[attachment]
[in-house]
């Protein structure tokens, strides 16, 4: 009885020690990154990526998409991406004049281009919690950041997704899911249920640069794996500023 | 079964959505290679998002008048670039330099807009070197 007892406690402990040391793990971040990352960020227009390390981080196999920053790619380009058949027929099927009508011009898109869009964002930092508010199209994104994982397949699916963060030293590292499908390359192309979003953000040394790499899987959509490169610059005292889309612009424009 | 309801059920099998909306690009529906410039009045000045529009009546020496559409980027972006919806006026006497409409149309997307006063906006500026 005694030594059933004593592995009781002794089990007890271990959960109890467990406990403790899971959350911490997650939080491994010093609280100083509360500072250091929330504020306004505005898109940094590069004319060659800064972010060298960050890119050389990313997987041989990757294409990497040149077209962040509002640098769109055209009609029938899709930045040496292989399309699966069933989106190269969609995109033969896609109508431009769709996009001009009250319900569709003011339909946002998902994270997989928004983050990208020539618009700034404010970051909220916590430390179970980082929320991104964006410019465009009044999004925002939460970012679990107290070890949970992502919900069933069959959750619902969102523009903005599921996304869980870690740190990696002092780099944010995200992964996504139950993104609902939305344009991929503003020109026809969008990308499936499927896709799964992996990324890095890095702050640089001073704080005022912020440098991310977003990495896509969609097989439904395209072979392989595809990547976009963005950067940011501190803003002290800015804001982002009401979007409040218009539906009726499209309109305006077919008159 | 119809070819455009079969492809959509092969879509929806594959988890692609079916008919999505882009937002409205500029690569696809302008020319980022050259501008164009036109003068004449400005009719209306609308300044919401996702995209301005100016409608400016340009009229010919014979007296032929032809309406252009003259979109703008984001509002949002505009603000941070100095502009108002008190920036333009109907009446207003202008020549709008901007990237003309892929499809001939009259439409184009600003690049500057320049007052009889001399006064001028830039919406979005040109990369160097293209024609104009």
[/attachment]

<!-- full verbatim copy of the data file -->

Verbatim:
[in-house]
């Protein structure tokens, strides 16, 4: 009885020690990154990526998409991406004049281009919690950041997704899911249920640069794996500023 | 079964959505290679998002008048670039330099807009070197 007892406690402990040391793990971040990352960020227009390390981080196999920053790619380009058949027929099927009508011009898109869009964002930092508010199209994104994982397949699916963060030293590292499908390359192309979003953000040394790499899987959509490169610059005292889309612009424009 | 309801059920099998909306690009529906410039009045000045529009009546020496559409980027972006919806006026006497409409149309997307006063906006500026 005694030594059933004593592995009781002794089990007890271990959960109890467990406990403790899971959350911490997650939080491994010093609280100083509360500072250091929330504020306004505005898109940094590069004319060659800064972010060298960050890119050389990313997987041989990757294409990497040149077209962040509002640098769109055209009609029938899709930045040496292989399309699966069933989106190269969609995109033969896609109508431009769709996009001009009250319900569709003011339909946002998902994270997989928004983050990208020539618009700034404010970051909220916590430390179970980082929320991104964006410019465009009044999004925002939460970012679990107290070890949970992502919900069933069959959750619902969102523009903005599921996304869980870690740190990696002092780099944010995200992964996504139950993104609902939305344009991929503003020109026809969008990308499936499927896709799964992996990324890095890095702050640089001073704080005022912020440098991310977003990495896509969609097989439904395209072979392989595809990547976009963005950067940011501190803003002290800015804001982002009401979007409040218009539906009726499209309109305006077919008159 | 119809070819455009079969492809959509092969879509929806594959988890692609079916008919999505882009937002409205500029690569696809302008020319980022050259501008164009036109003068004449400005009719209306609308300044919401996702995209301005100016409608400016340009009229010919014979007296032929032809309406252009003259979109703008984001509002949002505009603000941070100095502009108002008190920036333009109907009446207003202008020549709008901007990237003309892929499809001939009259439409184009600003690049500057320049007052009889001399006064001028830039919406979005040109990369160097293209024609104009």